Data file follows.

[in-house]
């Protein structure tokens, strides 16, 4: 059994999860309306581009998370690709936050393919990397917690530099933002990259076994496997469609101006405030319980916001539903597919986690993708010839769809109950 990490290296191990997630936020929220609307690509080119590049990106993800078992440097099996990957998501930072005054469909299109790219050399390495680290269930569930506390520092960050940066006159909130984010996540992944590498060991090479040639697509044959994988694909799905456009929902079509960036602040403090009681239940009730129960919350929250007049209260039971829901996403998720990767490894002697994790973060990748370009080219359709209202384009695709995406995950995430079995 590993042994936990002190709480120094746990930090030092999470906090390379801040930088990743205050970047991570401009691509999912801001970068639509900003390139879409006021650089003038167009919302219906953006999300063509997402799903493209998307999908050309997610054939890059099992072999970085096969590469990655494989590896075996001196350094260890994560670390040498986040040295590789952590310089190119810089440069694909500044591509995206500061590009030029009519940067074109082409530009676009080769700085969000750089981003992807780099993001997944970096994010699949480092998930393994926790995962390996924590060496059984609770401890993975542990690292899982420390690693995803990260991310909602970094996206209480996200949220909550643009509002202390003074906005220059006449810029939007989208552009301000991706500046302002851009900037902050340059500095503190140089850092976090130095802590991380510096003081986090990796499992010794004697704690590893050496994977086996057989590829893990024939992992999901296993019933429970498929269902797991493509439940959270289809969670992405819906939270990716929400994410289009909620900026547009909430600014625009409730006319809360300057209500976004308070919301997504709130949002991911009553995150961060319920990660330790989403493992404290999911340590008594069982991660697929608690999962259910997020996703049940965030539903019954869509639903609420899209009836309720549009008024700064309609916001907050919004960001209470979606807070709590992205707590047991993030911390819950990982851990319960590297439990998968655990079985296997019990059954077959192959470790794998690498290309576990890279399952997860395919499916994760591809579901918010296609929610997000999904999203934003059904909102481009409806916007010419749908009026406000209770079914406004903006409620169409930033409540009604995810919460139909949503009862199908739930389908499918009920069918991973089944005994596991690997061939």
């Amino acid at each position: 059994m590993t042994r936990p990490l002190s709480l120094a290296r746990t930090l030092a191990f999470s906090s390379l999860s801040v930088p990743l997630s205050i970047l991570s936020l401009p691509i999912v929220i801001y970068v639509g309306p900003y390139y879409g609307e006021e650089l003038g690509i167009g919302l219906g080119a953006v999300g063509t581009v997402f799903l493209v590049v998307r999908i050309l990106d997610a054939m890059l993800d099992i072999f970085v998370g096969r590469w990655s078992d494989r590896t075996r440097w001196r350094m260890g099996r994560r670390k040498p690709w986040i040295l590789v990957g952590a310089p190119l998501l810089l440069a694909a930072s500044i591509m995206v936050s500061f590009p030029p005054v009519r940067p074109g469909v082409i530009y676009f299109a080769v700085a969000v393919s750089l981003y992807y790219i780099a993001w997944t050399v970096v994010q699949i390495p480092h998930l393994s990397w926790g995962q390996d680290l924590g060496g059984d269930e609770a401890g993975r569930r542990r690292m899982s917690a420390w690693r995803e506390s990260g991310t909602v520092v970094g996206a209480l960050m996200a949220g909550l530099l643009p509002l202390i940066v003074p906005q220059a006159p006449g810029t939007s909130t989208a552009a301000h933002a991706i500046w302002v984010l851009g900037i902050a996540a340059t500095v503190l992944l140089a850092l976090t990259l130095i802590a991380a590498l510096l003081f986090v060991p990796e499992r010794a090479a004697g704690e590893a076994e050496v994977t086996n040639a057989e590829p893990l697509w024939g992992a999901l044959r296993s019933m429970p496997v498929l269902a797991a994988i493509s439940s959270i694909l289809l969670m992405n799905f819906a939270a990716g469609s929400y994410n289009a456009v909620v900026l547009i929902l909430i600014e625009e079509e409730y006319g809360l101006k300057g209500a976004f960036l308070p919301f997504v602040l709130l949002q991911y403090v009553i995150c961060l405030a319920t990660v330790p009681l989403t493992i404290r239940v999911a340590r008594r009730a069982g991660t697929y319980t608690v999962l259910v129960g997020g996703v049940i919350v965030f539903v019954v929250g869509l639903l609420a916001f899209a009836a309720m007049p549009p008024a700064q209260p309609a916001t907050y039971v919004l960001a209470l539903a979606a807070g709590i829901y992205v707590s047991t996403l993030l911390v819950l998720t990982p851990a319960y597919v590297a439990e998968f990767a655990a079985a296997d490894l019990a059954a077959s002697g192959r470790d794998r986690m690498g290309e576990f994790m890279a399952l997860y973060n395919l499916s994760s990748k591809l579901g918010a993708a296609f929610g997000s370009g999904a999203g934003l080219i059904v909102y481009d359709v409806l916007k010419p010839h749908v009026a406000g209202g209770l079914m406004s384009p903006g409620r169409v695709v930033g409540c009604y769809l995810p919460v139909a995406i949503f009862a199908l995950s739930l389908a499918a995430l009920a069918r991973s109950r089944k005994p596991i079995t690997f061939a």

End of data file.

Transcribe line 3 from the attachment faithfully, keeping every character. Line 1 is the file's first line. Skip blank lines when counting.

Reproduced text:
């Amino acid at each position: 059994m590993t042994r936990p990490l002190s709480l120094a290296r746990t930090l030092a191990f999470s906090s390379l999860s801040v930088p990743l997630s205050i970047l991570s936020l401009p691509i999912v929220i801001y970068v639509g309306p900003y390139y879409g609307e006021e650089l003038g690509i167009g919302l219906g080119a953006v999300g063509t581009v997402f799903l493209v590049v998307r999908i050309l990106d997610a054939m890059l993800d099992i072999f970085v998370g096969r590469w990655s078992d494989r590896t075996r440097w001196r350094m260890g099996r994560r670390k040498p690709w986040i040295l590789v990957g952590a310089p190119l998501l810089l440069a694909a930072s500044i591509m995206v936050s500061f590009p030029p005054v009519r940067p074109g469909v082409i530009y676009f299109a080769v700085a969000v393919s750089l981003y992807y790219i780099a993001w997944t050399v970096v994010q699949i390495p480092h998930l393994s990397w926790g995962q390996d680290l924590g060496g059984d269930e609770a401890g993975r569930r542990r690292m899982s917690a420390w690693r995803e506390s990260g991310t909602v520092v970094g996206a209480l960050m996200a949220g909550l530099l643009p509002l202390i940066v003074p906005q220059a006159p006449g810029t939007s909130t989208a552009a301000h933002a991706i500046w302002v984010l851009g900037i902050a996540a340059t500095v503190l992944l140089a850092l976090t990259l130095i802590a991380a590498l510096l003081f986090v060991p990796e499992r010794a090479a004697g704690e590893a076994e050496v994977t086996n040639a057989e590829p893990l697509w024939g992992a999901l044959r296993s019933m429970p496997v498929l269902a797991a994988i493509s439940s959270i694909l289809l969670m992405n799905f819906a939270a990716g469609s929400y994410n289009a456009v909620v900026l547009i929902l909430i600014e625009e079509e409730y006319g809360l101006k300057g209500a976004f960036l308070p919301f997504v602040l709130l949002q991911y403090v009553i995150c961060l405030a319920t990660v330790p009681l989403t493992i404290r239940v999911a340590r008594r009730a069982g991660t697929y319980t608690v999962l259910v129960g997020g996703v049940i919350v965030f539903v019954v929250g869509l639903l609420a916001f899209a009836a309720m007049p549009p008024a700064q209260p309609a916001t907050y039971v919004l960001a209470l539903a979606a807070g709590i829901y992205v707590s047991t996403l993030l911390v819950l998720t990982p851990a319960y597919v590297a439990e998968f990767a655990a079985a296997d490894l019990a059954a077959s002697g192959r470790d794998r986690m690498g290309e576990f994790m890279a399952l997860y973060n395919l499916s994760s990748k591809l579901g918010a993708a296609f929610g997000s370009g999904a999203g934003l080219i059904v909102y481009d359709v409806l916007k010419p010839h749908v009026a406000g209202g209770l079914m406004s384009p903006g409620r169409v695709v930033g409540c009604y769809l995810p919460v139909a995406i949503f009862a199908l995950s739930l389908a499918a995430l009920a069918r991973s109950r089944k005994p596991i079995t690997f061939a």